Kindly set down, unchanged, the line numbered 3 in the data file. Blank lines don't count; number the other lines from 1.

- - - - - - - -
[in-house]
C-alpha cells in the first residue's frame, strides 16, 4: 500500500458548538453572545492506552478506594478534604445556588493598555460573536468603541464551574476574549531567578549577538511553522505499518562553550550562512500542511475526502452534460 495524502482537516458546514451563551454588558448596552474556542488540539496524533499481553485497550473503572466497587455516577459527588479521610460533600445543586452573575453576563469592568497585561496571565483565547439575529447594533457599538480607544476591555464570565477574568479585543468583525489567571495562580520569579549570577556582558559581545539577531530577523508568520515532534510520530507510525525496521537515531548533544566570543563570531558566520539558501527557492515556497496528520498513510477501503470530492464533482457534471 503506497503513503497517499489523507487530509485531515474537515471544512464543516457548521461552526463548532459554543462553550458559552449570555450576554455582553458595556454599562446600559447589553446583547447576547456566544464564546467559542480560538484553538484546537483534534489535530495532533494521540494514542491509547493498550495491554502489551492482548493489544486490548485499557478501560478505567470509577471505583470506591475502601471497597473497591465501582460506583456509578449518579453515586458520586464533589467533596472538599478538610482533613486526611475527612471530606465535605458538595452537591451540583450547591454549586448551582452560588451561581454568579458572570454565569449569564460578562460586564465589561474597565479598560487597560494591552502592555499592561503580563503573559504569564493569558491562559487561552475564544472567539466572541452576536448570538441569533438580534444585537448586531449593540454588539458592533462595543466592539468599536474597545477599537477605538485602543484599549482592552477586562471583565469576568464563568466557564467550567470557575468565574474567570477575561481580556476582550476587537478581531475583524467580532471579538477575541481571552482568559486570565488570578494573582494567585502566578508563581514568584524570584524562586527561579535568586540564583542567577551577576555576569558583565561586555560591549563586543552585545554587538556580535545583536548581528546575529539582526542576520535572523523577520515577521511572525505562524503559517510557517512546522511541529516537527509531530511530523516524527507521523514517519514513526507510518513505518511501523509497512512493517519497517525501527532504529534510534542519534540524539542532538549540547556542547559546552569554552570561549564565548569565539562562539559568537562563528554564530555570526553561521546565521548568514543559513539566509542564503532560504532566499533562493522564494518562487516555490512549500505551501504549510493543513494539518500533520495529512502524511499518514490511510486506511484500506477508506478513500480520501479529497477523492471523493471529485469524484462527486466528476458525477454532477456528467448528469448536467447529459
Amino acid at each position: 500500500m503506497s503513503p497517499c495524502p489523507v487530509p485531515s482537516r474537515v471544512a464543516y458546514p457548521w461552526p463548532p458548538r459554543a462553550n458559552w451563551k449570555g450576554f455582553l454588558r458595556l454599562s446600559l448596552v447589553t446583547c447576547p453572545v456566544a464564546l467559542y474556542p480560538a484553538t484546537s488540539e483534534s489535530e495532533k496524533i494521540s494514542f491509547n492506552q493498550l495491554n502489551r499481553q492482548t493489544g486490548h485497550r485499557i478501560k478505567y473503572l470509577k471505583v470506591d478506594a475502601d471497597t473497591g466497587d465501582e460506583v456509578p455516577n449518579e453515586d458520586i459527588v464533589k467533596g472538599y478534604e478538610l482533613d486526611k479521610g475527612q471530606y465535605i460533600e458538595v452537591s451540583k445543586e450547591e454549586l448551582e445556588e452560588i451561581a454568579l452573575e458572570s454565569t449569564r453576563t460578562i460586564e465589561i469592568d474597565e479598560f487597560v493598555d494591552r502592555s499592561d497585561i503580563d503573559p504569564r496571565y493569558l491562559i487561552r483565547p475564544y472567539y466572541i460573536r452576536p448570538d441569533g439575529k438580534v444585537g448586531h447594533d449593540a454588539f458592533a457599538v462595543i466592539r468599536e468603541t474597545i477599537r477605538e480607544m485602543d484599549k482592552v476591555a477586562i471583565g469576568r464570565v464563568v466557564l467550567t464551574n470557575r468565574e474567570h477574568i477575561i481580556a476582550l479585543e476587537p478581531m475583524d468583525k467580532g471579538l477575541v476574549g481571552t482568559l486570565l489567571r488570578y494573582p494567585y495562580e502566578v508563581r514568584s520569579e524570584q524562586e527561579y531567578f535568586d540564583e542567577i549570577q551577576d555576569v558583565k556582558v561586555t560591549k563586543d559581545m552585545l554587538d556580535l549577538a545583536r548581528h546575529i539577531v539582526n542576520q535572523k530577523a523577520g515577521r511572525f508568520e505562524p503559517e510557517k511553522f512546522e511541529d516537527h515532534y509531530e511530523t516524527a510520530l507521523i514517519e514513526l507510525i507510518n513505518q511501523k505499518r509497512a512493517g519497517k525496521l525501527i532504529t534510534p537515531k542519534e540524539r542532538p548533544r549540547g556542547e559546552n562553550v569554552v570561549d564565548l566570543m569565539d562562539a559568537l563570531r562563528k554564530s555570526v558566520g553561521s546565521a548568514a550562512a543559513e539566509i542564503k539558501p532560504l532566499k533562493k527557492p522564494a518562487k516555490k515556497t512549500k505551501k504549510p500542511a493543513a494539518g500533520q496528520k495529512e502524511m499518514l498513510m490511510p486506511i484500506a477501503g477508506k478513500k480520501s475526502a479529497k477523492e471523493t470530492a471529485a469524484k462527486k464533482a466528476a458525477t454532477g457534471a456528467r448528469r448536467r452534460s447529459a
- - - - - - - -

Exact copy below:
Amino acid at each position: 500500500m503506497s503513503p497517499c495524502p489523507v487530509p485531515s482537516r474537515v471544512a464543516y458546514p457548521w461552526p463548532p458548538r459554543a462553550n458559552w451563551k449570555g450576554f455582553l454588558r458595556l454599562s446600559l448596552v447589553t446583547c447576547p453572545v456566544a464564546l467559542y474556542p480560538a484553538t484546537s488540539e483534534s489535530e495532533k496524533i494521540s494514542f491509547n492506552q493498550l495491554n502489551r499481553q492482548t493489544g486490548h485497550r485499557i478501560k478505567y473503572l470509577k471505583v470506591d478506594a475502601d471497597t473497591g466497587d465501582e460506583v456509578p455516577n449518579e453515586d458520586i459527588v464533589k467533596g472538599y478534604e478538610l482533613d486526611k479521610g475527612q471530606y465535605i460533600e458538595v452537591s451540583k445543586e450547591e454549586l448551582e445556588e452560588i451561581a454568579l452573575e458572570s454565569t449569564r453576563t460578562i460586564e465589561i469592568d474597565e479598560f487597560v493598555d494591552r502592555s499592561d497585561i503580563d503573559p504569564r496571565y493569558l491562559i487561552r483565547p475564544y472567539y466572541i460573536r452576536p448570538d441569533g439575529k438580534v444585537g448586531h447594533d449593540a454588539f458592533a457599538v462595543i466592539r468599536e468603541t474597545i477599537r477605538e480607544m485602543d484599549k482592552v476591555a477586562i471583565g469576568r464570565v464563568v466557564l467550567t464551574n470557575r468565574e474567570h477574568i477575561i481580556a476582550l479585543e476587537p478581531m475583524d468583525k467580532g471579538l477575541v476574549g481571552t482568559l486570565l489567571r488570578y494573582p494567585y495562580e502566578v508563581r514568584s520569579e524570584q524562586e527561579y531567578f535568586d540564583e542567577i549570577q551577576d555576569v558583565k556582558v561586555t560591549k563586543d559581545m552585545l554587538d556580535l549577538a545583536r548581528h546575529i539577531v539582526n542576520q535572523k530577523a523577520g515577521r511572525f508568520e505562524p503559517e510557517k511553522f512546522e511541529d516537527h515532534y509531530e511530523t516524527a510520530l507521523i514517519e514513526l507510525i507510518n513505518q511501523k505499518r509497512a512493517g519497517k525496521l525501527i532504529t534510534p537515531k542519534e540524539r542532538p548533544r549540547g556542547e559546552n562553550v569554552v570561549d564565548l566570543m569565539d562562539a559568537l563570531r562563528k554564530s555570526v558566520g553561521s546565521a548568514a550562512a543559513e539566509i542564503k539558501p532560504l532566499k533562493k527557492p522564494a518562487k516555490k515556497t512549500k505551501k504549510p500542511a493543513a494539518g500533520q496528520k495529512e502524511m499518514l498513510m490511510p486506511i484500506a477501503g477508506k478513500k480520501s475526502a479529497k477523492e471523493t470530492a471529485a469524484k462527486k464533482a466528476a458525477t454532477g457534471a456528467r448528469r448536467r452534460s447529459a